The Honeybee crises

The insects that literally make our food possible are dying off at an alarming rate. Honeybees are responsible for the pollination of 90% of the plants we use as food. A report out today states that the Honeybees in Great Britain are down to one quarter the number they should be and they seem to fair worse in America. There are two apparent reasons for the decline, pesticides and the destruction of the natural habitat. Some countries are passing laws to restrict the use of pesticides for GMOs but chemical companies are fighting hard to deny the effect. That and severe drought will have a great affect on crop yields in the near future.
http://www.greenpeace.org/usa/en/campaigns/genetic-engineering/Bees-in-Crisis/
Cap’t Jack

Except those aren’t the only factors. Counting pollinators in nature is extremely difficult, so we don’t really know what the affect is on them. The numbers about decline are referring to the European hybrid bees. People have been buying them for decades. Everyone knows it is difficult to have them survive the winter. And they have known since the 90’s that the lack of genetic diversity in the population has made them susceptible to disease, like mites. THEY DID NOTHING ABOUT THIS. Now it’s a crisis.
I’m not arguing that pesticides are or are not a problem. It just bugs the crap out of me that Greenpeace keeps using scare tactics and not telling the whole story. Just look up the definition of CCD, it refers specifically to the European hybrid bees, bred by beekeepers. Greenpeace paints this as agri-business vs nature when in fact it is just part of agri-business.

I’m not arguing that pesticides are or are not a problem. It just bugs the crap out of me that Greenpeace keeps using scare tactics and not telling the whole story. Just look up the definition of CCD, it refers specifically to the European hybrid bees, bred by beekeepers. Greenpeace paints this as agri-business vs nature when in fact it is just part of agri-business.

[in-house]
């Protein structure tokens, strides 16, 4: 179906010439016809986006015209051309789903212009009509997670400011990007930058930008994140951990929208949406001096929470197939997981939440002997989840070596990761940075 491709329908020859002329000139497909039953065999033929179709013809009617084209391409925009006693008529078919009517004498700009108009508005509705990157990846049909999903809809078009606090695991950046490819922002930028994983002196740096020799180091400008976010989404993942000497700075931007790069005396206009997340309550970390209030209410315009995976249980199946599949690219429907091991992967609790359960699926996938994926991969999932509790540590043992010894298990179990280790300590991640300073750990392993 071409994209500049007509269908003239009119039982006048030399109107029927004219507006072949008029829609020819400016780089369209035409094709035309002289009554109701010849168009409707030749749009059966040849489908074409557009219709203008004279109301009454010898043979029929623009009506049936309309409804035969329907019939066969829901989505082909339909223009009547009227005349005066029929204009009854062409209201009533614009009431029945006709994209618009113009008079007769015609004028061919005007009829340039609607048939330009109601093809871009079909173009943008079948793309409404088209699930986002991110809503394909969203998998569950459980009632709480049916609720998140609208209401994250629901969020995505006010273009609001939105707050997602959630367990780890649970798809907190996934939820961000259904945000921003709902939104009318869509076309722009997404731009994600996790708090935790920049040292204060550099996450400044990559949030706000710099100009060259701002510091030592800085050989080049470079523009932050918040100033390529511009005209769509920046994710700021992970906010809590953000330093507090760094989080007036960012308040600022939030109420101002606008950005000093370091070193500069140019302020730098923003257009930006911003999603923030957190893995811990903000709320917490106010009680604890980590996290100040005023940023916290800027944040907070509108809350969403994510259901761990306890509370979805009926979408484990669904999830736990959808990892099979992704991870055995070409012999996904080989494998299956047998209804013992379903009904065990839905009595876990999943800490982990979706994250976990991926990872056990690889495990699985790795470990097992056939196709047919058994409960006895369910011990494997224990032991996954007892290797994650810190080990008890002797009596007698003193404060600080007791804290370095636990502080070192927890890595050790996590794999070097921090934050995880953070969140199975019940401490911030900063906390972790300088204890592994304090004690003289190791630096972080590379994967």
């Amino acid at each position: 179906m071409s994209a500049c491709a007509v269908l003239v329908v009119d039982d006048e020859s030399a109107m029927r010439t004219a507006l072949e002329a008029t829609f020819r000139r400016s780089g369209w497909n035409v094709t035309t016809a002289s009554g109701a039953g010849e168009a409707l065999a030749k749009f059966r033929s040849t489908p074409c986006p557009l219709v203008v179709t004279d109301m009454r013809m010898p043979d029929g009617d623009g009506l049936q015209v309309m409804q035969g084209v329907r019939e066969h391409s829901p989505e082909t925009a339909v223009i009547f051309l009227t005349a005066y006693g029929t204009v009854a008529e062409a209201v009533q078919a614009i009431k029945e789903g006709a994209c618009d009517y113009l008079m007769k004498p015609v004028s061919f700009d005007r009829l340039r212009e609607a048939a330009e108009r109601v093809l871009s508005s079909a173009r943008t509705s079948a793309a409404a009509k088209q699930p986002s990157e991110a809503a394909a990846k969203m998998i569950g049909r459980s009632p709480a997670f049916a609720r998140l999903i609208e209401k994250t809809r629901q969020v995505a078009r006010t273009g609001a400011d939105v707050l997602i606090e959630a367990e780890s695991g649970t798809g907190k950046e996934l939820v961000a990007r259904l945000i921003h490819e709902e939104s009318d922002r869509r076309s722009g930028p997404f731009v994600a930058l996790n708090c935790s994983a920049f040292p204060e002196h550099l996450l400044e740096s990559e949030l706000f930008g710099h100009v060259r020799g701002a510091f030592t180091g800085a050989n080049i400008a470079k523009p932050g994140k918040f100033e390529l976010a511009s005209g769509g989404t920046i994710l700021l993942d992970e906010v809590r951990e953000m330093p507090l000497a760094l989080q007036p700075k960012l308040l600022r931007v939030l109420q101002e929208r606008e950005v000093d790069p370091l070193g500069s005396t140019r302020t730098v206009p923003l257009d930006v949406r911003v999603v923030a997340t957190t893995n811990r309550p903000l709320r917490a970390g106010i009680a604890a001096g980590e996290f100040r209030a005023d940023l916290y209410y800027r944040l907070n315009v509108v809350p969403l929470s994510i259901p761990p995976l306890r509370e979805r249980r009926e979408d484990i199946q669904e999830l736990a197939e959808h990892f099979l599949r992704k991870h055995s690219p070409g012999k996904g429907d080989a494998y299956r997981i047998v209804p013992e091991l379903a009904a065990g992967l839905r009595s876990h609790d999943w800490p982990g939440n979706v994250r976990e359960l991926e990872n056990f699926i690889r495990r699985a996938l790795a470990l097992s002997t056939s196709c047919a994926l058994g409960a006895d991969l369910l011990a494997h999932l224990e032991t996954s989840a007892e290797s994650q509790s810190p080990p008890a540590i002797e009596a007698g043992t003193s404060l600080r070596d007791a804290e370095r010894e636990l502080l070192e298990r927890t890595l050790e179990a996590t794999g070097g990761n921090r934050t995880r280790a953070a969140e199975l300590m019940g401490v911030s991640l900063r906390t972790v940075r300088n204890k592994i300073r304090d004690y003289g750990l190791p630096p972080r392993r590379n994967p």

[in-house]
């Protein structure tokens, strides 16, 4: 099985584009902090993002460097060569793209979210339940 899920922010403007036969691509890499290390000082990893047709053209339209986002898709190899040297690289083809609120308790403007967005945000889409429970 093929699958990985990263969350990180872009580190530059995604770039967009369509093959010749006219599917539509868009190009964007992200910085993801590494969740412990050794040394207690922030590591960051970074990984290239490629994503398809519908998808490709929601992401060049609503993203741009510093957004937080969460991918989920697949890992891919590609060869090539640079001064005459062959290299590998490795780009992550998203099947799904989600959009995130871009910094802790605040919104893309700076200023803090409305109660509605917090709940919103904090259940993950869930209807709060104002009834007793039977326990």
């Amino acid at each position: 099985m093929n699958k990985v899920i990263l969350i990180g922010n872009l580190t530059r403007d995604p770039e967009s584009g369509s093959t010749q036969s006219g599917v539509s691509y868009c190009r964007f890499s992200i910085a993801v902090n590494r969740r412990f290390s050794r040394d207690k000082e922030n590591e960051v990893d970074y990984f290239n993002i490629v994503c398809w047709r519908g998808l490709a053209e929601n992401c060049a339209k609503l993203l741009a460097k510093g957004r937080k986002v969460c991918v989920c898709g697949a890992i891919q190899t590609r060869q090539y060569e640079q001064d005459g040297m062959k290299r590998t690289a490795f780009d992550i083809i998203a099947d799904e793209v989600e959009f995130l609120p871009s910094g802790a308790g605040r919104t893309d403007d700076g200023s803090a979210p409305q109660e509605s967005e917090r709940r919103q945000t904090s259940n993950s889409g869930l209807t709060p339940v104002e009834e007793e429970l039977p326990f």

Yes, pesticides are a problem as is environmental change, man made and natural but as you stated not the only causes of CCD. The fact that Greenpeace focuses on anthropogenic causes doesn't mean they're using "scare tactics" either. Their focus is on the chemical industry and the overabundance of pesticides used on the mega farms as a contributing cause of honeybee decline, emphasis on contributing decline. And this appears to be affecting European and American bees as well. I first read about the gradual decline in the 70's BTW and it doesn't appear to be improving. Can't Jack
I’m not arguing that pesticides are or are not a problem. It just bugs the crap out of me that Greenpeace keeps using scare tactics and not telling the whole story. Just look up the definition of CCD, it refers specifically to the European hybrid bees, bred by beekeepers. Greenpeace paints this as agri-business vs nature when in fact it is just part of agri-business.
Yes, pesticides are a problem as is environmental change, man made and natural but as you stated not the only causes of CCD. The fact that Greenpeace focuses on anthropogenic causes doesn't mean they're using "scare tactics" either. Their focus is on the chemical industry and the overabundance of pesticides used on the mega farms as a contributing cause of honeybee decline, emphasis on contributing decline. And this appears to be affecting European and American bees as well. I first read about the gradual decline in the 70's BTW and it doesn't appear to be improving. Can't Jack